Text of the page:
Energized Republicans honored former U.S. Sen. Hank Brown as a “leader’s leader” and a “gentleman’s gentleman,” bestowing him with a bust of Abraham Lincoln, whose birthday he shares, at the state GOP’s annual Centennial Dinner on Friday in Greenwood Village.
“When people say, ‘What’s it like to know Hank Brown in Colorado politics,’ it’s sort of like breathing oxygen — it’s something you’ve always done and always known,” said Secretary of State Scott Gessler.
Numerous prominent Republicans extolled the veteran Colorado politician as someone who seems to have transcended politics into the realm of a statesman, though Brown himself took some pointed jabs at Democratic tactics and intentions when he spoke.
About 250 Republicans packed a ballroom at the Doubletree by Hilton Hotel Denver Tech Center as the state party prepared to meet for its biennial reorganization the next morning. A video tribute produced by veteran Republican strategist Walt Klein played while dinner was served, featuring testimonials and archival footage of Brown through the decades.
Several speakers made cracks about the federal government’s sequester, which had taken effect that day — one joked that he’d been reading the Book of Revelation to prepare for the calamity — drawing cheers and laughter from the crowd at the prospect of cutting federal spending, though a few headliners were also delayed by air traffic slowdowns they attributed to the budget impasse.
But the focus was on Brown, a decorated Vietnam veteran and two-term state senator, who served five terms in the U.S. House of Representatives before his election to the U.S. Senate in 1990, where he served one term. After leaving Congress, Brown was president of the University of Northern Colorado for four years and later was interim president of the University of Colorado for three years. He is senior counsel at the Denver-based law firm Brownstein Hyatt Farber Schreck.
“Hank is a scholar, a statesman, a skilled chief executive, a veteran and a revered community leader,” said Senate Minority Leader Bill Cadman, R-Colorado Springs.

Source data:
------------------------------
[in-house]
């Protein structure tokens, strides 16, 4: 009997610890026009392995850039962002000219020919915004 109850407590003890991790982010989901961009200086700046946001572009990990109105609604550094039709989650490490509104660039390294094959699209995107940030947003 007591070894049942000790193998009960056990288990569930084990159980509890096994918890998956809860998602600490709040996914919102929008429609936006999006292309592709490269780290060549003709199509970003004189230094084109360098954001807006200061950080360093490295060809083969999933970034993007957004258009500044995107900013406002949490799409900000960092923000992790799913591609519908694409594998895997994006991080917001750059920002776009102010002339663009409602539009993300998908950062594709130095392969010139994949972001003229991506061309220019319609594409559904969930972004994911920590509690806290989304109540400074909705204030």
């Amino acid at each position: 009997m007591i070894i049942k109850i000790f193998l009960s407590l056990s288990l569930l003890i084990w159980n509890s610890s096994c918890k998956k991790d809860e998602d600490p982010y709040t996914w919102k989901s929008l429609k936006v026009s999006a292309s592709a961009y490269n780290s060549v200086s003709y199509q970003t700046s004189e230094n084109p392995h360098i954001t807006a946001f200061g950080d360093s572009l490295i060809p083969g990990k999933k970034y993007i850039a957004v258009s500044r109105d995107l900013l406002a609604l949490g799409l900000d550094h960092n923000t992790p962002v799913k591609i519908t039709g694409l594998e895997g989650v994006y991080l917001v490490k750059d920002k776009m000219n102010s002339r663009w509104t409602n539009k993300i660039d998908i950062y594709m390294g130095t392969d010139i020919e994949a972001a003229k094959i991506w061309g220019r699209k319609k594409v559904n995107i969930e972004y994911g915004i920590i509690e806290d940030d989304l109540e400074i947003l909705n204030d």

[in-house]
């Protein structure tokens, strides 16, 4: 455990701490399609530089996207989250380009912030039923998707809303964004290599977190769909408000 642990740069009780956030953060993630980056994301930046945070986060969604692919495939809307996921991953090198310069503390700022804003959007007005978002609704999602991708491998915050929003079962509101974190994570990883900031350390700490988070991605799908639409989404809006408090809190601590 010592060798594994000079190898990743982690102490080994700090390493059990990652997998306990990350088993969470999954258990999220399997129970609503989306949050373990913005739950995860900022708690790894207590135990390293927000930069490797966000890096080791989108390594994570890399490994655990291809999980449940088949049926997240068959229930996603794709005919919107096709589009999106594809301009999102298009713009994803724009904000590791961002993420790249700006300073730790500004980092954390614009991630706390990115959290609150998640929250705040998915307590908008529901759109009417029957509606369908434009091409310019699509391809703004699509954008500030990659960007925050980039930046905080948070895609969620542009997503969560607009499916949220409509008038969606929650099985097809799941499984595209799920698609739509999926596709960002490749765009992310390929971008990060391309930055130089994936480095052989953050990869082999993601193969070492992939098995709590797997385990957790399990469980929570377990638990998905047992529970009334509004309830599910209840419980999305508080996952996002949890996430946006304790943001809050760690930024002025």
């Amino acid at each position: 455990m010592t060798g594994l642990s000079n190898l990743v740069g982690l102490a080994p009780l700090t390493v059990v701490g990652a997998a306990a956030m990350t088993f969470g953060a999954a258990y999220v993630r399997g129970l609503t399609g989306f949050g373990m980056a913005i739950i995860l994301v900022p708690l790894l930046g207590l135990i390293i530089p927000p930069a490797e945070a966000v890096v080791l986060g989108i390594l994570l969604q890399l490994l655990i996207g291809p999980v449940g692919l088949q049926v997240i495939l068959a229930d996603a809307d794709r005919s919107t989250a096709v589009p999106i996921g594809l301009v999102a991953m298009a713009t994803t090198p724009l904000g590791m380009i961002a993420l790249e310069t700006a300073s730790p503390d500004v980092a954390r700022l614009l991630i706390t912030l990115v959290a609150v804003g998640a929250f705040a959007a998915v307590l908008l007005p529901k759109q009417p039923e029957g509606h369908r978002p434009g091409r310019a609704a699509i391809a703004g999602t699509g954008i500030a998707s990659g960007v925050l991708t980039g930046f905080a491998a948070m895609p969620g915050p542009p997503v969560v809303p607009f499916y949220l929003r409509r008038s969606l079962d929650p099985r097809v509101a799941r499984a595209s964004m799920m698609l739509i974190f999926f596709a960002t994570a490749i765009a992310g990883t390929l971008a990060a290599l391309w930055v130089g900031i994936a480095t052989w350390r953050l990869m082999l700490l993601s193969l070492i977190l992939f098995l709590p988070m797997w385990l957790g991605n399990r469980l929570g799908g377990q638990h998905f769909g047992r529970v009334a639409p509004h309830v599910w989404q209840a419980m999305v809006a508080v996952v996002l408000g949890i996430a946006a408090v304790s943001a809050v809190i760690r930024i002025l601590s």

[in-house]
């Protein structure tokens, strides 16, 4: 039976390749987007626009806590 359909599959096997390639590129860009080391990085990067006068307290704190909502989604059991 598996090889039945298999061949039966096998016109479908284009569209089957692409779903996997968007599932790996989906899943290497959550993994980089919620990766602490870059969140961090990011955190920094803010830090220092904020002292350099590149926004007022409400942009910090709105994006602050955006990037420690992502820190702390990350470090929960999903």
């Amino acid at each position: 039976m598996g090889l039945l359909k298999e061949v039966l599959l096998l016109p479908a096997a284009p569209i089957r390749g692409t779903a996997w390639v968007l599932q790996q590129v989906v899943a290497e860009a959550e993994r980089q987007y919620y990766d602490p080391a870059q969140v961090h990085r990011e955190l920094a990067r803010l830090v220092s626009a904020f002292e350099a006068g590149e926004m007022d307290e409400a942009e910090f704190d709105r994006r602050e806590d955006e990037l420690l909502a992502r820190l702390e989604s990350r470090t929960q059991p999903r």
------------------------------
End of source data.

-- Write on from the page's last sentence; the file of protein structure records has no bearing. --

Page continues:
Like many who addressed the GOP fundraiser, Cadman recalled when he first met Brown, nearly two decades ago at a town meeting in Parker. “I’m really somewhat, frankly, somewhat blown away that I have the chance to stand up here and say, ‘Thank you for your service,’” he said.
Cadman also praised Brown’s work ethic — already possessing a law degree, Brown acquired an accounting degree and became a CPA while serving in Congress — by noting that Hank and Nan Brown were married more than 30 years before they took their first vacation.
House Minority Leader Mark Waller, R-Colorado Springs, also remembered first meeting Brown when he was running for office the first time.
“How cool is this,” Waller said. “I get to talk to a former United States senator, and he’s actually listening to me.” It was Brown’s undivided attention that struck Waller and has continued to inspire him.
“As elected officials, it’s incredibly important to understand and know and listen to each person, and that’s exactly the message I got from Sen. Brown the first day I met him,” he said.
Three current and a pair of former members of Congress took the stage to praise Brown — U.S. Rep. Doug Lamborn was unable to attend and sent a letter praising Brown’s principled stances and notorious frugality — including U.S. Rep. Cory Gardner, who holds Brown’s old congressional seat and U.S. Rep. Scott Tipton, who arrived near the end of the dinner because of flight delays.
“Have any of you ever seen Hank Brown when he seemed the least bit flustered, anxious, nervous?” asked former U.S. Rep. Bob Beauprez, prais-ing Brown’s “remarkable composure.”